Skip to comments.(Midwestern)Towns offer free land to newcomers
Posted on 02/12/2005 5:01:01 PM PST by The Loan Arranger
Billy and Sheila Canaan just wanted out of Baton Rouge. They didn''t expect to be bit players in a new movement to keep the Great Plains from emptying. Billy gave up a $90,000-a-year deputy sheriff's job for one that pays a third as much. Sheila kept slipping on the thick ice of a bitter Kansas winter and broke a rib. Son Clayton reluctantly started his senior year at a new high school. To their Cajun palates, Midwest cooking had all the zing of roasted cardboard. (Clayton keeps hot sauce in his locker.) So why Kansas, when other rural states offer the same unhurried pace and relaxed lifestyle the Canaans sought? And why Ellsworth, a town of 2,900 with one grocery store, one stoplight and no mall, no fast food and no movie theater? Free land is why. Ellsworth's pitch is this: Agree to build a house here and pay nothing for the lot it's on. Got three kids in school? OK, that's worth $3,000 toward a down payment. Need jobs? We''ll help you find them. Still not sure? Come visit, we''ll show you around. The Canaans say crime and poor schools drove them from Baton Rouge. "Ellsworth has everything you could want," says Billy, 34, now a corrections officer at the prison here. "It's quiet. You don''t have to worry about your kids. Very low crime rate. Lots of recreation." The proactive mind-set here and in at least five other Kansas towns that give away lots to lure new residents (www.kansasfreeland.com) is one wrinkle in a new economic development strategy sweeping across rural America. The goal is to reverse decades of population loss from the decline of small family farms and businesses, expand the tax base, keep schools from closing and preserve a way of life. "I guess we''re so stubborn that we''re not going to let our town die," says Steve Piper, mayor of Marquette, Kan. For years, dying towns hustled the big score - a company with a big workforce - to turn their fortunes around. It usually didn''t work. Too much competition for too few companies. Or, a company came, went belly up and left an unemployment line. "The chances of getting one are slim in the abstract, and now we have 50 years of experience that shows it doesn''t happen in practice either," says Frank Popper, an urban studies professor at Rutgers University. It was Popper and his wife, Deborah, who in the 1980s advanced the theory - unpopular in small towns - that a Great Plains population bust was inevitable and that vast stretches should be returned to the buffalo.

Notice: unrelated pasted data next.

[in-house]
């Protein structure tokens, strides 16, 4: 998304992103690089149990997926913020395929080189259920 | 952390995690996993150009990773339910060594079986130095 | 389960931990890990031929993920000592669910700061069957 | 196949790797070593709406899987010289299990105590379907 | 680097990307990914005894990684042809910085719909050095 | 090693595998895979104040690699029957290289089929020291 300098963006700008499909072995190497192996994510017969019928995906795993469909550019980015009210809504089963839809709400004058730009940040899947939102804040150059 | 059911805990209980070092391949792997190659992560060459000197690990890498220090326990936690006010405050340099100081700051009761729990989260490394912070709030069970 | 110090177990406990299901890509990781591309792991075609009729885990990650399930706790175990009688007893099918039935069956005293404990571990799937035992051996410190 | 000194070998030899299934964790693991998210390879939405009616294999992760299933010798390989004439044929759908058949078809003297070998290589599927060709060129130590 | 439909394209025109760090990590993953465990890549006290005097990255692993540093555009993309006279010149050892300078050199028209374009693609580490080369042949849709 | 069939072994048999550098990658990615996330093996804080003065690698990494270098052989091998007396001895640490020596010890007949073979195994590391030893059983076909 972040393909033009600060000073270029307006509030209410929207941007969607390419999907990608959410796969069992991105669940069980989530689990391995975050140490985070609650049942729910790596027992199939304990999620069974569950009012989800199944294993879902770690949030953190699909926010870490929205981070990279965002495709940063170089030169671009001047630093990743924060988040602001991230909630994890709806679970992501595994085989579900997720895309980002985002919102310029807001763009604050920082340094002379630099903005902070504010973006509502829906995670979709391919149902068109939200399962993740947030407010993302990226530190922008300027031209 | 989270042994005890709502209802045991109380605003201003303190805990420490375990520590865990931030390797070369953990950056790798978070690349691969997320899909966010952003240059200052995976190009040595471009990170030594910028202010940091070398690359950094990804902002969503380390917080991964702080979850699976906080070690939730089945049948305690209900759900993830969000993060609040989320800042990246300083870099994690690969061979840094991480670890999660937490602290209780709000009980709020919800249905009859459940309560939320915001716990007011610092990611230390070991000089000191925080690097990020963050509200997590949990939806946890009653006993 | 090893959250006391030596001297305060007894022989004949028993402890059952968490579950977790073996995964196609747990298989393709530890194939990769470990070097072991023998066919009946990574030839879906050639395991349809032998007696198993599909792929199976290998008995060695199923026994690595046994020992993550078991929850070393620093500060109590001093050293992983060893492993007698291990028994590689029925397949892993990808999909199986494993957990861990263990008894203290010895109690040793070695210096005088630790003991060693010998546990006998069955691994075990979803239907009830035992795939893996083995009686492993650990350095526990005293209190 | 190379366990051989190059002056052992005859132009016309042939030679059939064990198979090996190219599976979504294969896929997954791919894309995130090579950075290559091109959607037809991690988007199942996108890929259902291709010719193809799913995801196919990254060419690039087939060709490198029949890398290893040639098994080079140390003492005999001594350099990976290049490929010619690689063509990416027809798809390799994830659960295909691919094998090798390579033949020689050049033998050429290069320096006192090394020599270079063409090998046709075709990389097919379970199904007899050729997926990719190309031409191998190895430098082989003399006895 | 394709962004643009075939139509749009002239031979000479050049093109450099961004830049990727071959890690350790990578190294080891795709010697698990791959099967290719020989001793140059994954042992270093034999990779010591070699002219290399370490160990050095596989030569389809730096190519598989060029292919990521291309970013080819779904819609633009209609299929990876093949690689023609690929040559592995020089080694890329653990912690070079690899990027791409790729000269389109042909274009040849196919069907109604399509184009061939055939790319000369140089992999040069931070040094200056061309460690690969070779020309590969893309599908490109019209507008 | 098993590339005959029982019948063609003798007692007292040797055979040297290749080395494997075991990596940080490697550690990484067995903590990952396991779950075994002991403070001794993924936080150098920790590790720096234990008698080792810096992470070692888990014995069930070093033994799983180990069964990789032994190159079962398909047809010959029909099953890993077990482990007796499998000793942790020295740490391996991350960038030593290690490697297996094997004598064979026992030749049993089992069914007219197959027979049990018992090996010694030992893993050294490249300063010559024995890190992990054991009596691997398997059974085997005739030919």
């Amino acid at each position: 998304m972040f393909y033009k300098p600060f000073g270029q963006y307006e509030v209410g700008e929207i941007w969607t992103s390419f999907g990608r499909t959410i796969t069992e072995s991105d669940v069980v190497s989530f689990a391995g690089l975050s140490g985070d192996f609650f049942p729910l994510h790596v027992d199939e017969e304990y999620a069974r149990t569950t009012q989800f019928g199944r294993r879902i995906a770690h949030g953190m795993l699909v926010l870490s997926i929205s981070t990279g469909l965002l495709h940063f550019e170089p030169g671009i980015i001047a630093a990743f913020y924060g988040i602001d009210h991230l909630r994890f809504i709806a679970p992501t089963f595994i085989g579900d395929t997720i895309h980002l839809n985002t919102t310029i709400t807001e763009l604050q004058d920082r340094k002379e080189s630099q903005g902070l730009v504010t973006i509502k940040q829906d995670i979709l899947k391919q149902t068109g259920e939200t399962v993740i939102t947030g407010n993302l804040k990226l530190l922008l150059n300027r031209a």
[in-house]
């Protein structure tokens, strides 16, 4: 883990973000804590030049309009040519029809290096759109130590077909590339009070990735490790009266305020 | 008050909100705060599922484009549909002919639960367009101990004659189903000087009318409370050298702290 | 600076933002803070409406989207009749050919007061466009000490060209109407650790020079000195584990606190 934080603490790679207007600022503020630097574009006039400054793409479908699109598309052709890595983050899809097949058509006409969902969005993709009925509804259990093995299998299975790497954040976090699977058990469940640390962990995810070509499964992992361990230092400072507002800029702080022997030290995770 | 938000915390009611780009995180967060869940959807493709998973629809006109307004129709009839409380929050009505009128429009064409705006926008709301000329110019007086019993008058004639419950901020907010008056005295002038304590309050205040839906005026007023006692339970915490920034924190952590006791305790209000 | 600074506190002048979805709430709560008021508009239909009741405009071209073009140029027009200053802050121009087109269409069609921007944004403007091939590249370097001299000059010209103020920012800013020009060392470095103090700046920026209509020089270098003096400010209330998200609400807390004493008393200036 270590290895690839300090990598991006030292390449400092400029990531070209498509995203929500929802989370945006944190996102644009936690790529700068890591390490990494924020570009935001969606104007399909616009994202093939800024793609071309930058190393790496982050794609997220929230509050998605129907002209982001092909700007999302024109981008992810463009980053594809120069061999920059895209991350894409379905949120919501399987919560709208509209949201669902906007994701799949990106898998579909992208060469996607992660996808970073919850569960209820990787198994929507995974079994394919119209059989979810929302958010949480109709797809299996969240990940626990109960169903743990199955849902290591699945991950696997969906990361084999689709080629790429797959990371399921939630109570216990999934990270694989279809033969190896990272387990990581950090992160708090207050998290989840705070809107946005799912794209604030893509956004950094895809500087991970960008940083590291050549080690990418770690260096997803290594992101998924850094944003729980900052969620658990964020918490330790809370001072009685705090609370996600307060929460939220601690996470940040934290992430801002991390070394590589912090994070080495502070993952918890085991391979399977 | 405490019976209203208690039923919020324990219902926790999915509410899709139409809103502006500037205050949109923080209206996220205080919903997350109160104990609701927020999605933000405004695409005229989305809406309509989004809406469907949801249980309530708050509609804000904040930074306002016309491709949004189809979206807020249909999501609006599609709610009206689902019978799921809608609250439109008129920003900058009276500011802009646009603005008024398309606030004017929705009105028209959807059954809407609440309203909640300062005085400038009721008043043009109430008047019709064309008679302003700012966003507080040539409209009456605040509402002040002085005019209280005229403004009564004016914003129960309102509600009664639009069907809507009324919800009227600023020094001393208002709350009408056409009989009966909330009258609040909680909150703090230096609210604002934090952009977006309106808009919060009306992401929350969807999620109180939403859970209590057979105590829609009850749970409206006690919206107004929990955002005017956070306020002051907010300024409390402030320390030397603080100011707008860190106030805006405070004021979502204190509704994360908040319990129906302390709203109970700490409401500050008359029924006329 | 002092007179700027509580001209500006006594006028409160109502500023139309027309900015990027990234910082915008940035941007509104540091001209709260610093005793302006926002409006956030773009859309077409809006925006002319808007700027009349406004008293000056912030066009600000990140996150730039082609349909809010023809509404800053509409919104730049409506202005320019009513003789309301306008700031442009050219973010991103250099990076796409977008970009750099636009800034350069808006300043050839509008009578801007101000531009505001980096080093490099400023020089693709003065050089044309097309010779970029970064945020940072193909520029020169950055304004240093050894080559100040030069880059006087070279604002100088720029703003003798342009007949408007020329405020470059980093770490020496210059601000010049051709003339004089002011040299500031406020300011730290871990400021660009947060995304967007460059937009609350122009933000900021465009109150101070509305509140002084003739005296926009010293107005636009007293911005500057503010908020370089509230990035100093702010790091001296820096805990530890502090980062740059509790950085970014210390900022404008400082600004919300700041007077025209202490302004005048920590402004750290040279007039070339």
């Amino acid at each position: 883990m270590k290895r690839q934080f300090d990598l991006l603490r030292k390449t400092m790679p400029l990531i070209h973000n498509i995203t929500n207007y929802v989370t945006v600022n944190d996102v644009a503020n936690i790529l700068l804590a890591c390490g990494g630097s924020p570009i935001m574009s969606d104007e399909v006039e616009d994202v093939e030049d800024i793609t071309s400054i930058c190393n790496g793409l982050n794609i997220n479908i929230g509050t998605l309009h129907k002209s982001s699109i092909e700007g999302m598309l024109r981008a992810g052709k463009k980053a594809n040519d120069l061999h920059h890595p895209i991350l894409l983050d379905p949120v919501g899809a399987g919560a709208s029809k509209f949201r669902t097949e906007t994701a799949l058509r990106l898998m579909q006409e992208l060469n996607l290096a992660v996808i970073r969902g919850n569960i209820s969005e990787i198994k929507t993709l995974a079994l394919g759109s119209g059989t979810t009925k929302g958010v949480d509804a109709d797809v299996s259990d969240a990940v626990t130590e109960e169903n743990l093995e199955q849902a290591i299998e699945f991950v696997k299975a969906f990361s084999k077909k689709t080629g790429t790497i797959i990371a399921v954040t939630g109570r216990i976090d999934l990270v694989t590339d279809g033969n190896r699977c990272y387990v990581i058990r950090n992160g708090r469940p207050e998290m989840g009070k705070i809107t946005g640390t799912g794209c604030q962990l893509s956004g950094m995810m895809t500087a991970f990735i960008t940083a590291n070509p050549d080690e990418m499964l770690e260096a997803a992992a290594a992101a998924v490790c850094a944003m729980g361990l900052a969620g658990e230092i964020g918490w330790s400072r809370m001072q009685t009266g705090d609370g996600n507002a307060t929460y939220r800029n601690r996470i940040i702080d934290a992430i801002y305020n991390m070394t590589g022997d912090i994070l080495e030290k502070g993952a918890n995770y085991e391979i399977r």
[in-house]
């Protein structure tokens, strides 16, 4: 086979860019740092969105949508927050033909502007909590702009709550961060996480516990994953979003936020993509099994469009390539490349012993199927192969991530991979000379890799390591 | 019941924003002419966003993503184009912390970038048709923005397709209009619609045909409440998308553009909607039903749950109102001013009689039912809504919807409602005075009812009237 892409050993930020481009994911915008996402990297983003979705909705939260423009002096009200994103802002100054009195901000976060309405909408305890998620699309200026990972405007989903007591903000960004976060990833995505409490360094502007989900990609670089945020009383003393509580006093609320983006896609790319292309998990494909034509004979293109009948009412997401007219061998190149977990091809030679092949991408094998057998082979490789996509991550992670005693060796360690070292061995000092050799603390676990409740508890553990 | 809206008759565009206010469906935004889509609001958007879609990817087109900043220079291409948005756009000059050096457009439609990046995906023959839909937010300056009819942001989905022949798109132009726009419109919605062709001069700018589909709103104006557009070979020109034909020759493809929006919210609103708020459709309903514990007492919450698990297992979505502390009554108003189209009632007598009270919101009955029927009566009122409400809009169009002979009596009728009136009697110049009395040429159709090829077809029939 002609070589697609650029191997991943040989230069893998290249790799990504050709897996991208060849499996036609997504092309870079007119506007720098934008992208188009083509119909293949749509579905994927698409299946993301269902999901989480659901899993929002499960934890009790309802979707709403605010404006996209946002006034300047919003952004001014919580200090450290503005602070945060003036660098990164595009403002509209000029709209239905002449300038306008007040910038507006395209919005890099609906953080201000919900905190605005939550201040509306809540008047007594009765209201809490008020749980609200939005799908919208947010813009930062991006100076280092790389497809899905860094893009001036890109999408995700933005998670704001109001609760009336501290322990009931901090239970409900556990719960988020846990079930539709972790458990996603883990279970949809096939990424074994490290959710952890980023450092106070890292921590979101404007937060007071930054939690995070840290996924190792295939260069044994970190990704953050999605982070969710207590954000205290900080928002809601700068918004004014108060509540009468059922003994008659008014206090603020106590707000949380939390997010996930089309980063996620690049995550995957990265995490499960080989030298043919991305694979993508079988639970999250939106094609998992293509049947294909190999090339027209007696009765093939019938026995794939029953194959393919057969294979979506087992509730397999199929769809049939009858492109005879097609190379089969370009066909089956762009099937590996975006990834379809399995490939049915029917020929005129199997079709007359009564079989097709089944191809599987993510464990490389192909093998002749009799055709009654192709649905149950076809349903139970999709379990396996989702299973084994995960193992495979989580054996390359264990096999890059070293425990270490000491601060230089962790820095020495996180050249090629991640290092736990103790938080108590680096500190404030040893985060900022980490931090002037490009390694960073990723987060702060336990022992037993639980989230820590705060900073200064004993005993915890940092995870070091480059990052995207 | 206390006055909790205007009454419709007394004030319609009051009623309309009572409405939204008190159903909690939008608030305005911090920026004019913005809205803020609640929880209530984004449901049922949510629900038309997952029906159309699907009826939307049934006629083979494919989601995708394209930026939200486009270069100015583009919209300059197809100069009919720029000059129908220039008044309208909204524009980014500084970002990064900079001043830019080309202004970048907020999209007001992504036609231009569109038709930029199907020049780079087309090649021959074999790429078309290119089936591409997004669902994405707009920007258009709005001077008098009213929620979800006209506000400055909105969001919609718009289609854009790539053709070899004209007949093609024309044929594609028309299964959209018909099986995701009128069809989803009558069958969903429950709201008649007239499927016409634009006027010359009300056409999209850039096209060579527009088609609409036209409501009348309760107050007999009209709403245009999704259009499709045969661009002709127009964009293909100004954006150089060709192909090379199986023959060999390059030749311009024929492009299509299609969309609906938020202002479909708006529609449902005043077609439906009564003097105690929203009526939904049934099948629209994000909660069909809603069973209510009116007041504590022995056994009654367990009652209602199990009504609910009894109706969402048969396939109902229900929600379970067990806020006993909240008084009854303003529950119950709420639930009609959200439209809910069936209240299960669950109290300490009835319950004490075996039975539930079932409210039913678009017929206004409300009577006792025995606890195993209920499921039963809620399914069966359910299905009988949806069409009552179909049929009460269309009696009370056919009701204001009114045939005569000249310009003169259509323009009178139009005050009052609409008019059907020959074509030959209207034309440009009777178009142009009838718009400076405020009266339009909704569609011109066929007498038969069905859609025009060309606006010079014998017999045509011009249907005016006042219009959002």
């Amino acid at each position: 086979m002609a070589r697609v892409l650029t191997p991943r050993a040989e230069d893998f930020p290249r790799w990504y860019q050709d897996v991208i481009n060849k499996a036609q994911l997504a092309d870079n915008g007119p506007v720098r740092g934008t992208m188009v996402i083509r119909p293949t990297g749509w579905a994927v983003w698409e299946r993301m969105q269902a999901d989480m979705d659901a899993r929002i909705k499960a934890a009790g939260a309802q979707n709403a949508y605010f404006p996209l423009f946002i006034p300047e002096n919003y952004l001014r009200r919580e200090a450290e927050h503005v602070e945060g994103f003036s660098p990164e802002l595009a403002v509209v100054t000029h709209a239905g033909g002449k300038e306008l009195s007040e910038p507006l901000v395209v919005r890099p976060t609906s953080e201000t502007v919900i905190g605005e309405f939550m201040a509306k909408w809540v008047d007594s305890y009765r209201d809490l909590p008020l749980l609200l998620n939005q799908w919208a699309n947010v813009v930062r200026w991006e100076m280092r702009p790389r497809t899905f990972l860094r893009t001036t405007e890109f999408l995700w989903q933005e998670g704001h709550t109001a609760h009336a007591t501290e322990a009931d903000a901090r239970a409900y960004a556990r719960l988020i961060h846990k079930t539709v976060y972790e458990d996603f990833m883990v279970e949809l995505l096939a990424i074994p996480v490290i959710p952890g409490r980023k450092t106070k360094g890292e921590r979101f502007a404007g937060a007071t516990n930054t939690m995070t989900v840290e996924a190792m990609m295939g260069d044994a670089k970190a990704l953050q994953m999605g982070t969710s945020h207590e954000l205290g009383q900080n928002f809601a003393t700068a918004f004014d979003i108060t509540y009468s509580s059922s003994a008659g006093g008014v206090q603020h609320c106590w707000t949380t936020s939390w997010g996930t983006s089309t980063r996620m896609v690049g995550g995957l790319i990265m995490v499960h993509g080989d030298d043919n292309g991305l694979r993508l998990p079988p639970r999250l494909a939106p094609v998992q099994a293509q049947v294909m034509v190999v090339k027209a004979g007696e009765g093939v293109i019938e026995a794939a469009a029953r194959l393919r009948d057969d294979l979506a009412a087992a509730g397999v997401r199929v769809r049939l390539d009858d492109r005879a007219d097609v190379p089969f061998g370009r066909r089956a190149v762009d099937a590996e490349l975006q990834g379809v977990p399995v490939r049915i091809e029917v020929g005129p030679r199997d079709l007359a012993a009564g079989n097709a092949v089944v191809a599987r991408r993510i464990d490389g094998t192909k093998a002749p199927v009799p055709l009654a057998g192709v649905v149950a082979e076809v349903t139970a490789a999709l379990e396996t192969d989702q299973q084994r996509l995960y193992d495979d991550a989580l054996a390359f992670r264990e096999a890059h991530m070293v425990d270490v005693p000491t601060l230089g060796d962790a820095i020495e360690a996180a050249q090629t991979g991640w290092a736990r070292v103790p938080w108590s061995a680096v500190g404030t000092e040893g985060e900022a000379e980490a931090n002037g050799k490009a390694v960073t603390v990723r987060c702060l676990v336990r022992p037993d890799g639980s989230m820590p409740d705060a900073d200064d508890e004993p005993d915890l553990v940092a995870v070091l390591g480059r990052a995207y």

I read that environmentalists plan a "rural cleansing." I am glad to hear the towns are fighting back.
BTTT for Dorothy, Toto, etal!
Keep my eye on this for later reading.
Save for later.
Kansas is pretty...
Will the "Native Americans" give as much problems to settlers traveling Eastwards as they did when the settlers first went Westwards?
I need about ten acres. Seen it to my place in Texas.
Does the buffalo know?
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